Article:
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Unwanted chrome plating build-up on sharp edges

adv.     u.s chrome

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Q. What Kind of "Robbers and thieves" as I am not aware of this. However I am having this same Problem in my Medical Parts. My sharp edges are going blunt when I am doing Chrome Plating.

Shivang Gohel
- Gujarat, India
November 6, 2022


"Hard Chromium Plating"
by Robert K. Guffie
from Abe Books
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A. Hi Shivang. If you wish to maintain a sharp edge, it may be necessary to grind after the chrome plating because the plating will always tend to round off sharp edges.

"Robbers" or "thieves" refers to dummy/scrap pieces (probably made of lead) which you make cathodic and place in close proximity to the edges and corners of your component to "steal" the current away from the high current density areas. Chrome plating is very 'inefficient' (most of the current releases hydrogen from the water rather than depositing chrome), but it's more efficient at high current density and less efficient at low current density, which results in burning and rounding of sharp edges, which "robbers" can at least assist in counteracting.

Luck & Regards,

pic of Ted Mooney
Ted Mooney, P.E. RET
Striving to live Aloha
finishing.com - Pine Beach, New Jersey




Closely related historical posts, oldest first ...

Q. Dear Readers,

I am a summer intern presently working in a manufacturing facility where we currently hard and flash chrome spools. I was asked to resolve some problems we are having as a result from the hard chrome. The problems are that some of our parts ("spools" to be used in transmissions about 8 inches long and 3/4 inch diameter) exhibit a non-chrome-like look near the end after being ground. My first thought was that the part was oversized to begin with and the grinder ground the chrome off to the base metal. Another common problem experienced here is the build up of chrome on sharp edges. What is the least costly solution to solving this build-up problem? Is it to machine the sharp edges to have a radius?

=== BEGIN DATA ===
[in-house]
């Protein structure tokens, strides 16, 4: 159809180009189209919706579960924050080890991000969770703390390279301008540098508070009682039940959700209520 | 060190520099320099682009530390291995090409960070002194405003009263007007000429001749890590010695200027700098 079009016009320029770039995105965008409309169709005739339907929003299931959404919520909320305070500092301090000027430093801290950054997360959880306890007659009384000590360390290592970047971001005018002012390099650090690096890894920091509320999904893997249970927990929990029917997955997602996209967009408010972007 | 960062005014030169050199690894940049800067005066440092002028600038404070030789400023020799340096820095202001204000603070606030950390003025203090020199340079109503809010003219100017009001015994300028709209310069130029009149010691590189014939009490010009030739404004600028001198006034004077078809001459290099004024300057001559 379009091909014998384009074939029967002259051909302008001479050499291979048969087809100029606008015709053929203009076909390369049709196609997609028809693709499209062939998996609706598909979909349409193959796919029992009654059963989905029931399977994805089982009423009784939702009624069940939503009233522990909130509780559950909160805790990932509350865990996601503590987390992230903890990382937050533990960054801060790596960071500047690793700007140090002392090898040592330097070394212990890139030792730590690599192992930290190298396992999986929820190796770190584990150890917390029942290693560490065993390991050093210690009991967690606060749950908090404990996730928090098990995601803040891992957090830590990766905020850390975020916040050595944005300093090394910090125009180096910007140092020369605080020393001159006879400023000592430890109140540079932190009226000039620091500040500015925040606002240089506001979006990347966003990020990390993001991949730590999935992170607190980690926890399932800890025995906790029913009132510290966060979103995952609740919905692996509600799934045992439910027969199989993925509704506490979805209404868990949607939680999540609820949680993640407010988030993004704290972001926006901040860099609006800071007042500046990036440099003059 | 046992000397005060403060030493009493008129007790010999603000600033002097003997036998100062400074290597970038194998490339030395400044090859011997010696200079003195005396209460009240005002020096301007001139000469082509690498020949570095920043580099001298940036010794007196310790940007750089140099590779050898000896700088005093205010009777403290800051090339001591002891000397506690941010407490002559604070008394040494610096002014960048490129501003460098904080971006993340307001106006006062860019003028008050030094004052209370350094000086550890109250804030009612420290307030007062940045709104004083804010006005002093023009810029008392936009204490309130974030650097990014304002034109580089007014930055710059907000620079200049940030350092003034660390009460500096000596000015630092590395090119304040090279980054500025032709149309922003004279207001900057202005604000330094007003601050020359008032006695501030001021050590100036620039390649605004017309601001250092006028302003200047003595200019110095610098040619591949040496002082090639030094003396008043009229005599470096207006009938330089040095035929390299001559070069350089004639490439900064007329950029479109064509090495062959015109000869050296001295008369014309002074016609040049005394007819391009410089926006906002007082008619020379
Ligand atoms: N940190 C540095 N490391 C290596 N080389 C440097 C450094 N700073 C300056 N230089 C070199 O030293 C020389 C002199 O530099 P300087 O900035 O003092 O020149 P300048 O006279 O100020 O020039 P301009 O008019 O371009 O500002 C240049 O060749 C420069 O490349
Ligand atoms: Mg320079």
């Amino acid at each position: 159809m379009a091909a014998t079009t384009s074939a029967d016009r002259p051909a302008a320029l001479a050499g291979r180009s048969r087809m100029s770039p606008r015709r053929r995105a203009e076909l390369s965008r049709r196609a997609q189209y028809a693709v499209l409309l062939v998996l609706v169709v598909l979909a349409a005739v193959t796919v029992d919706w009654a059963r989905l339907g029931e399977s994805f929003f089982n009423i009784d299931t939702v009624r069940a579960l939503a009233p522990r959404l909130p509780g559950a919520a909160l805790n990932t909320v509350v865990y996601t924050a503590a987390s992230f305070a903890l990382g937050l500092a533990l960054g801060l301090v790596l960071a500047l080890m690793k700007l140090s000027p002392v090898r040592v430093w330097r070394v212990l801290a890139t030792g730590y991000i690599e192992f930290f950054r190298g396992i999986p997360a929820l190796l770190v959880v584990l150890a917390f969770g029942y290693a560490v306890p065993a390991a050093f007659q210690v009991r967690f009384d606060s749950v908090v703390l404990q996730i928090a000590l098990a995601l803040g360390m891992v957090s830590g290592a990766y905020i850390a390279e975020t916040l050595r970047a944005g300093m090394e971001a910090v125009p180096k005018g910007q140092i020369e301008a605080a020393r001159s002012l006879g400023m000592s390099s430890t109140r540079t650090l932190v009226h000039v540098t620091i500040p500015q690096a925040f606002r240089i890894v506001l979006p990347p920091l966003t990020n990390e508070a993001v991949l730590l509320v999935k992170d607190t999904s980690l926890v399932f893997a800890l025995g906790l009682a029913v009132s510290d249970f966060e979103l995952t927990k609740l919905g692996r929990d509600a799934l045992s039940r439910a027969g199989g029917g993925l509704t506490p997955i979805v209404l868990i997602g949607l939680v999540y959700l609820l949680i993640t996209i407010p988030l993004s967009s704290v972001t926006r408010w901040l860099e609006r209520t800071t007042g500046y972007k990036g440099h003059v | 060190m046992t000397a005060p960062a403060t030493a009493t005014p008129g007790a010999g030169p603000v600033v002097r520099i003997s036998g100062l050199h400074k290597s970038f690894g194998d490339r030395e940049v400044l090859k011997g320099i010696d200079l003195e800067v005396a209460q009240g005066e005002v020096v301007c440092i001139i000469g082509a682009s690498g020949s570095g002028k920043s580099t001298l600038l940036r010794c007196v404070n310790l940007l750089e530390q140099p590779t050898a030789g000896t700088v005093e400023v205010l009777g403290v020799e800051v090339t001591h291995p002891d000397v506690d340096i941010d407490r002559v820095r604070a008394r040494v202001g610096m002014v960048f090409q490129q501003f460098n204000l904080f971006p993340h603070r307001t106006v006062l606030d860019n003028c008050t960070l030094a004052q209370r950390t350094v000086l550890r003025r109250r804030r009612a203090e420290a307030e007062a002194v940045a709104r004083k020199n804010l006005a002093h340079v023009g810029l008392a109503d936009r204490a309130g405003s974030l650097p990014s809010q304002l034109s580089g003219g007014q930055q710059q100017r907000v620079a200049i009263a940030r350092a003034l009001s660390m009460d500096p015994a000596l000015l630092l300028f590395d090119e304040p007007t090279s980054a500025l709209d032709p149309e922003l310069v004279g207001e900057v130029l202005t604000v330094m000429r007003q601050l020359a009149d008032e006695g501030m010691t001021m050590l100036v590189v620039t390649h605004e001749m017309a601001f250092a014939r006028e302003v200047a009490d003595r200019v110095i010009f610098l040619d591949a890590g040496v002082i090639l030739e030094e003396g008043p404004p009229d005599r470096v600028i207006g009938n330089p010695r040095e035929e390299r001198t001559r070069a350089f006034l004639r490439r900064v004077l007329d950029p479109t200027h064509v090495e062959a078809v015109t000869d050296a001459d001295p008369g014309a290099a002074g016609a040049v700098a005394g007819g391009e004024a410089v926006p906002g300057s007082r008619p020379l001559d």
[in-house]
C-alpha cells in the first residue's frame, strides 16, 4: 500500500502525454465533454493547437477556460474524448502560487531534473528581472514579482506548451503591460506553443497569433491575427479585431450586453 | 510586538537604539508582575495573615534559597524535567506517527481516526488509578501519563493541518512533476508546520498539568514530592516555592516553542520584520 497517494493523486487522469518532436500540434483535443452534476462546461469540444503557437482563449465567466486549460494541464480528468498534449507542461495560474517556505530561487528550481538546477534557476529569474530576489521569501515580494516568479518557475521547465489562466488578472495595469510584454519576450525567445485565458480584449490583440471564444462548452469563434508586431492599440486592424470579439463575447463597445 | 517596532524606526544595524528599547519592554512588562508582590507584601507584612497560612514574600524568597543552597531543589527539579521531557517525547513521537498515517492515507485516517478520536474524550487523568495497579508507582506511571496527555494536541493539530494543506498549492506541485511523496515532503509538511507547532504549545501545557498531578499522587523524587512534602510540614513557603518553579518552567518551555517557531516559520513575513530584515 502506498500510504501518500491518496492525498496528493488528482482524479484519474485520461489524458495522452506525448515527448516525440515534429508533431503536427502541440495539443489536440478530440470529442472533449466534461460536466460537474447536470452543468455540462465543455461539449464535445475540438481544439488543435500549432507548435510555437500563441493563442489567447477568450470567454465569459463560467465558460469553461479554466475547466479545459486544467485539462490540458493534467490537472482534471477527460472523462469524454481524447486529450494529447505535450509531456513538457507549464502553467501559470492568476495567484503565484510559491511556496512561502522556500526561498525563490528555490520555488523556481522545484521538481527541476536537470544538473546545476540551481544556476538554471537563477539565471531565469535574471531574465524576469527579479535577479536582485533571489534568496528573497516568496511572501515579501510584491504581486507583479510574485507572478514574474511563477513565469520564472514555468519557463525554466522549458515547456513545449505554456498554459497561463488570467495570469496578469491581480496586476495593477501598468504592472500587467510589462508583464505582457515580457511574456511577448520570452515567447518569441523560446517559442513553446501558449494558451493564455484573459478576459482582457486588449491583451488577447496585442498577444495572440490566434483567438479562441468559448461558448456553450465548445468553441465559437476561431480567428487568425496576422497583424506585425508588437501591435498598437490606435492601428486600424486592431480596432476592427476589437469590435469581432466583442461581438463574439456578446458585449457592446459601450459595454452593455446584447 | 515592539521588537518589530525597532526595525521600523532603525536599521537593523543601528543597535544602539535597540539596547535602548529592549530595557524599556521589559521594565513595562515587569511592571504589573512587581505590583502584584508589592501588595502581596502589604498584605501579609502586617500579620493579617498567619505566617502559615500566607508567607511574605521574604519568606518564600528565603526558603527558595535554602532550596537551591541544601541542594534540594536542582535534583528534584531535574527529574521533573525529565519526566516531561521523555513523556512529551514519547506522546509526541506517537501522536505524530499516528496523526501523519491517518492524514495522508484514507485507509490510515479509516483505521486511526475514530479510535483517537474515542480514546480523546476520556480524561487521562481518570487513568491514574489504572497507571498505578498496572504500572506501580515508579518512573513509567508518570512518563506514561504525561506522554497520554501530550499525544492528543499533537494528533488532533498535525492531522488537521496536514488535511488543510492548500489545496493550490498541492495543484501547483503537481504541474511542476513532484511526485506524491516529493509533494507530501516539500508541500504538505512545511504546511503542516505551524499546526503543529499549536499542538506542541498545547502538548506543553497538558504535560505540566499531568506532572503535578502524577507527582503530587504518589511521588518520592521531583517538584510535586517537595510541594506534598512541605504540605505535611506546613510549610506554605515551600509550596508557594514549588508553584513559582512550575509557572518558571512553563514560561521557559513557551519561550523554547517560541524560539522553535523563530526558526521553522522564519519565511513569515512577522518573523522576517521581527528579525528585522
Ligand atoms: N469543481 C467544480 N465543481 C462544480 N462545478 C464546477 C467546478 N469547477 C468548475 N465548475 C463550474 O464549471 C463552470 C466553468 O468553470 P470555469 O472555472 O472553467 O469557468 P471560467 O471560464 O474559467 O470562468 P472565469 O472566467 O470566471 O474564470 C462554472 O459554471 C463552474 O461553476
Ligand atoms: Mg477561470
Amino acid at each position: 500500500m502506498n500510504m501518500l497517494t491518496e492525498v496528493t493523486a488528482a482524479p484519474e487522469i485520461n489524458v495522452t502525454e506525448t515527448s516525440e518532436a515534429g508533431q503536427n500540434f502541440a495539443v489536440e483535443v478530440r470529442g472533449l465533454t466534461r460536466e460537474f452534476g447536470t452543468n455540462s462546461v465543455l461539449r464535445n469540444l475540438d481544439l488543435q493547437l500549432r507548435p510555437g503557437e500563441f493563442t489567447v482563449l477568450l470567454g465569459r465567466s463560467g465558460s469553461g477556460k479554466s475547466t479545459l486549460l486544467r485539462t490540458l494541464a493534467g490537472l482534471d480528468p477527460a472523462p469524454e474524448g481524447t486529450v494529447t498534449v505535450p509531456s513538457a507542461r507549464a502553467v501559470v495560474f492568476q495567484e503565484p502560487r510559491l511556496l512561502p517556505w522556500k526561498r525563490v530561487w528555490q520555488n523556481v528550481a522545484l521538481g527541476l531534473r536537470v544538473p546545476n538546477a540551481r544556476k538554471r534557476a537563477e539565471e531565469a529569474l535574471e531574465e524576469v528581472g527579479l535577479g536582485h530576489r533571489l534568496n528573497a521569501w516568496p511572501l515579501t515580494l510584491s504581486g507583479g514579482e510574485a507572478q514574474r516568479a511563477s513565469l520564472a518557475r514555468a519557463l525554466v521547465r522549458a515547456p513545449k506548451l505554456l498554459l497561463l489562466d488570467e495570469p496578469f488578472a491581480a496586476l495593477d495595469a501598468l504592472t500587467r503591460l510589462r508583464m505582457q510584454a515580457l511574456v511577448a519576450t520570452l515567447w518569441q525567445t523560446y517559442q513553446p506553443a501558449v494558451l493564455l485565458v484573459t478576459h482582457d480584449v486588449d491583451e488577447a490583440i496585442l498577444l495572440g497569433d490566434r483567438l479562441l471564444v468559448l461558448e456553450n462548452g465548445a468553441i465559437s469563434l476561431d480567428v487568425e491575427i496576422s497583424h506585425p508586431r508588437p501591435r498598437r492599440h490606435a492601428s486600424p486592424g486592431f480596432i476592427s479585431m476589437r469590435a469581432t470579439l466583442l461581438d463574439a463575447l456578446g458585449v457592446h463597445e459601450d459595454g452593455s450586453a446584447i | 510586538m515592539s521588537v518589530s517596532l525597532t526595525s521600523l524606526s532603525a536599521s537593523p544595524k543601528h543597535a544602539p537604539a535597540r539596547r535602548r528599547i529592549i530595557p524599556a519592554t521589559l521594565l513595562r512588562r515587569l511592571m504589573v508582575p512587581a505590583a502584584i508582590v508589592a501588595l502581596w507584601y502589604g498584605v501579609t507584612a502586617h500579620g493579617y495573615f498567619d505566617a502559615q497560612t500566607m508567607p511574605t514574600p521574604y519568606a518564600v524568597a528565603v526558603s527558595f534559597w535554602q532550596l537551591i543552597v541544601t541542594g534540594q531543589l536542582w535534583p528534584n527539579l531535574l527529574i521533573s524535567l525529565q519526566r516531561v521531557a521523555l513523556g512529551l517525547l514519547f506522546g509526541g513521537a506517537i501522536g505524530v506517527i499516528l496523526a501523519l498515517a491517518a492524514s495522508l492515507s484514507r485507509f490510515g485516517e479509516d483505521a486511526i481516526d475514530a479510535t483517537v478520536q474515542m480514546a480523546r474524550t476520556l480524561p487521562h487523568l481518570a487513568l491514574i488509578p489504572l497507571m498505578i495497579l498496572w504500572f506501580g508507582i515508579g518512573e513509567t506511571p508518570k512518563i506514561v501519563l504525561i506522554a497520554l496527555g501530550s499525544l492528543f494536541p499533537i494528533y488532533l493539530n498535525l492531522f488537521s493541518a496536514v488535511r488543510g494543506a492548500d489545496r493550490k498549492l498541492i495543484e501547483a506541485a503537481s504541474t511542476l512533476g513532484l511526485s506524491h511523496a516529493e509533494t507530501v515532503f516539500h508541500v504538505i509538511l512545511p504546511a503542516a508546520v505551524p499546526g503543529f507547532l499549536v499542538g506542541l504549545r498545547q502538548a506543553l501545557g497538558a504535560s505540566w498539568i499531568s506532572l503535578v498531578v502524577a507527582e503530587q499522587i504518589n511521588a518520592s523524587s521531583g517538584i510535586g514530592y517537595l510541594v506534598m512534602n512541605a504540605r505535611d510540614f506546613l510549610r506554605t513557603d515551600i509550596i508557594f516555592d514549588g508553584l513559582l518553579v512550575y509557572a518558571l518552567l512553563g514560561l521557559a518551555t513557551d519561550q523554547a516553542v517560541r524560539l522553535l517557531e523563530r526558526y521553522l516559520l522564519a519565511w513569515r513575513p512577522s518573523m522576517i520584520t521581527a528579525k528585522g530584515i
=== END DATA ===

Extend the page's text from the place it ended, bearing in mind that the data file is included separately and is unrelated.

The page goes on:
All help will be appreciated, thank you in advance.

Shaun Crist
MFG shop intern - Sheridan, Indiana, USA
2004


A. Chromium plating at the best of times is not the easiest thing to do. It is not particularly efficient and has quite poor throwing power. Consequently it will be preferentially deposited in areas of high current density, and in your case that is on the sharp edges. As a general rule, it is never a good idea to plate on sharp edges or into sharp angles, wherever possible have radii put into the design specification. One way around your problem is to use a "robber" near the sharp edge and this will deflect the current flux away from the edge onto the robber and thereby reduce the preferential build-up.

trevor crichton
Trevor Crichton
R&D practical scientist
Chesham, Bucks, UK


A. I WOULD HAVE DONE THE FOLLOWING:

1-CHECK RATIO H2SO4:CRO3-1:100 OR A BIT LESS
2-CHECK TRI VALENT CHROME
3-CLEAN THE ANODES
4- CHECK CURRENT DENSITY AND TEMP, CHECK HOW MANY PARTS YOU LOAD AT ONE TIME AND THE RELATIONSHIP BETWEEN THE DEFECTIVE PARTs AND THE ANODE ... MAYBE SOME PARTS GETTING MORE AMPS THAN REQUIRED.

GOOD LUCK, GOD BLESS

Cair Shishani
Khair Shishani
aircraft maintenance - Al Ain, UAE


A. BURNING AT HIGH CURRENT DENSITY AREA: TEMP. TOO LOW, C.D TOO HIGH, CHROMIC ACID LOW, HIGH CHROMIC ACID SULPHATE RATIO. FLUORIDE CATALYST TOO LOW.
CRO3:- 200 TO 400 G/L
RATIO OF CHROMIC ACID TO SULPHATE 80:1 TO 125:1
TEMP:- 38 TO 49 °C
C.D:- 75 TO 175 A/FT2
CURRENT SHIELDS CAN BE EMPLOYED,THIEVES OR ROBBERS ARE ALSO PUT.

ajay raina
Ajay Raina
Ludhiana, Punjab, India

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